PS:  Reading Disciplined Agile Delivery was worthwhile to me. It describes a framework that many organisations try to build at home. It focuses on generic terms, which might allow us all to collaborate a little better. I like the fact that it is open to different development methods, providing explicit lifecycles for Scrum and Lean/Kanban environments.

Cross-functional product management teams

Over the years, we have achieved some success with the cross-functional software delivery teams established (well, popularised) by lean and agile methods. More recently, the perspective has broadened somewhat to delivering usable solutions rather than working software.

I think it’s time to broaden the perspective a little more and to think of software-supported solutions in terms of products more consistently and to manage them accordingly. Kristofer Layon’s book Digital Product Management is a good start.

My experience mostly comes from fairly sizeable digital business initiatives in fairly sizeable organisations. While your mileage may vary with the size of the initiatives and the (network of) organisations you are involved, I believe that the basic argument put forward in this most still holds true in a smaller context.

Years ago I’ve seen projects succeed whose leadership included a competent functional architect and a competent technical architect. This duality was de-emphasised by the Unified Process with its strong focus on the (fairly technical) software architect role and by Scrum with its focus on the (fairly functional) product owner role. To make things worse, providing the “content leadership” (a better term, anyone?) on any sizeable initiative is a tall order for any single person, at least in my experience. Disciplined Agile Delivery begins to address this issue be re-emphasising this duality with its product owner and architecture roles.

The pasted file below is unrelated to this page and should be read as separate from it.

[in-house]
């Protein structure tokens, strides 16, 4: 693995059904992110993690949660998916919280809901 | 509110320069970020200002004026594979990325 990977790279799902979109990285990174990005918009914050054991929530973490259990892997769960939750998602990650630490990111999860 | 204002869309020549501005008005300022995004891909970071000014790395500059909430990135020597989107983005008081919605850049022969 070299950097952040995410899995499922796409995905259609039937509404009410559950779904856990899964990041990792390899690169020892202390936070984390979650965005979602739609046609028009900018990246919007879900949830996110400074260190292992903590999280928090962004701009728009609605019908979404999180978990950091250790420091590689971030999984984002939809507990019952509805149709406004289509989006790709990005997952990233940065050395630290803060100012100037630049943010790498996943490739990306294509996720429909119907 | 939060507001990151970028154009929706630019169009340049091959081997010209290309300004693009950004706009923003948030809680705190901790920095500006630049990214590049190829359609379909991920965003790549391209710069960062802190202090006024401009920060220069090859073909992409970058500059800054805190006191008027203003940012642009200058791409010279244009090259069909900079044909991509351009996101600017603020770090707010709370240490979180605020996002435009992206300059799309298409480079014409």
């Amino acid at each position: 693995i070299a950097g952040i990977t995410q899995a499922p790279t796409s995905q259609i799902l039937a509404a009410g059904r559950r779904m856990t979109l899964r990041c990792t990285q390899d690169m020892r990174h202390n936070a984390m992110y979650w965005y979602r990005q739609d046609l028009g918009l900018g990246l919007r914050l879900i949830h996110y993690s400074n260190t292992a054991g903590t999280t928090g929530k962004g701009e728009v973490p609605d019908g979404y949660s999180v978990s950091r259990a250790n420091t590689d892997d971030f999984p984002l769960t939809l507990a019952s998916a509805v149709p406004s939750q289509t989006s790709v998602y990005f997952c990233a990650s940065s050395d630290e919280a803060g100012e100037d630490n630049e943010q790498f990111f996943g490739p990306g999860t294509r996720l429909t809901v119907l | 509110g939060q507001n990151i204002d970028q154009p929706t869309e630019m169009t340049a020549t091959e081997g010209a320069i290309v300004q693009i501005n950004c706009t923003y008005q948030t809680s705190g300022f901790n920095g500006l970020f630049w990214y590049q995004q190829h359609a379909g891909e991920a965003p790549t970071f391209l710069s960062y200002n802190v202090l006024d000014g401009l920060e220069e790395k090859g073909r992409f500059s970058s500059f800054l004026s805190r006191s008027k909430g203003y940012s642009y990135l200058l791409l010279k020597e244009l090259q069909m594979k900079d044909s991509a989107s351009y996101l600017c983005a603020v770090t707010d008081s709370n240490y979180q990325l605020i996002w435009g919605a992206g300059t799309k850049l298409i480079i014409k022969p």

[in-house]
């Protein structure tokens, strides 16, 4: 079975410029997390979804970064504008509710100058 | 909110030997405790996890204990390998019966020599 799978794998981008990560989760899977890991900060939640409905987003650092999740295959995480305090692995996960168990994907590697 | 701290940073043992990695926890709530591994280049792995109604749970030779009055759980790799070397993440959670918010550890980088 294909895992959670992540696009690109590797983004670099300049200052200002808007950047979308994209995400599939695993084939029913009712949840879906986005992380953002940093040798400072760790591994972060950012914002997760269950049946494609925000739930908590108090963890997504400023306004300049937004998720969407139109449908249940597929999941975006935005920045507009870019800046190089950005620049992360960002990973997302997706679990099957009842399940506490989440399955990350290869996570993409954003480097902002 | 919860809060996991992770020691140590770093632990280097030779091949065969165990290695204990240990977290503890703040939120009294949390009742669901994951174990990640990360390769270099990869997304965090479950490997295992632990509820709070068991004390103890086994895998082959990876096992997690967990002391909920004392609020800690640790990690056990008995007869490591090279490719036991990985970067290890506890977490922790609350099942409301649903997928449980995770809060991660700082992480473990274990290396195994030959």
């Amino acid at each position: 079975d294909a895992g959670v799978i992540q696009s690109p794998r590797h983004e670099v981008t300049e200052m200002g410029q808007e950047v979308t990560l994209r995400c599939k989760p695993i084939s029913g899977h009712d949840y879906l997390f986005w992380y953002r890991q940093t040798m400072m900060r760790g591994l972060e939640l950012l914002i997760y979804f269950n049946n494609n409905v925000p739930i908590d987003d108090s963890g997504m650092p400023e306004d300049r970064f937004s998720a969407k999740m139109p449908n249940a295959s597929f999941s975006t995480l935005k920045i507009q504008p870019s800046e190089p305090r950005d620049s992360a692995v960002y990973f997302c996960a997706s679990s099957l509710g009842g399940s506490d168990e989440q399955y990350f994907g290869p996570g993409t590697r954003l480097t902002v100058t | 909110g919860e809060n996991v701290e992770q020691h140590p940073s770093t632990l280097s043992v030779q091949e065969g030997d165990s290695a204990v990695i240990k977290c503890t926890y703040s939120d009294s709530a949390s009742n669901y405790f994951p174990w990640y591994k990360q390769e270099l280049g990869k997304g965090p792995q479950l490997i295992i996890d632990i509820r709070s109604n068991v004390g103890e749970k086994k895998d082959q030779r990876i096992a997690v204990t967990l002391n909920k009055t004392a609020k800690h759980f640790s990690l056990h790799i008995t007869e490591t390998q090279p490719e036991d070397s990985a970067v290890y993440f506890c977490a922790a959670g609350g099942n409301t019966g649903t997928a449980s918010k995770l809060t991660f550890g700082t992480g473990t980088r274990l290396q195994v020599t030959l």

To me, this looks like a good start but I think we ought to go a step further: I suggest that introducing cross-functional product management teams is likely to yield similar benefits in the area of “content leadership” as introducing cross-functional solution delivery teams did in the area of producing software-supported solutions.

For example, in addition to business and technology design expertise, we certainly want to include experience design expertise in the product management team in most contexts. Other expertise can be added as and when necessary.

In addition to the immediate benefits of the cross-functional approach, this will also help to reduce the load on the two people that used to be “the architect” or “the product owner”.

In the type of contexts that I tend to work in, this leaves a digital business initiative with three major groups: project management, product management (in a staff position to project management) and the delivery team(s).

The concerns addressed by these groups can be delineated quite nicely, which offers the benefits of clear focus for each of them. In combination with a shared purpose, these clearly defined responsibilities provide a strong basis for collaboration across these groups’ boundaries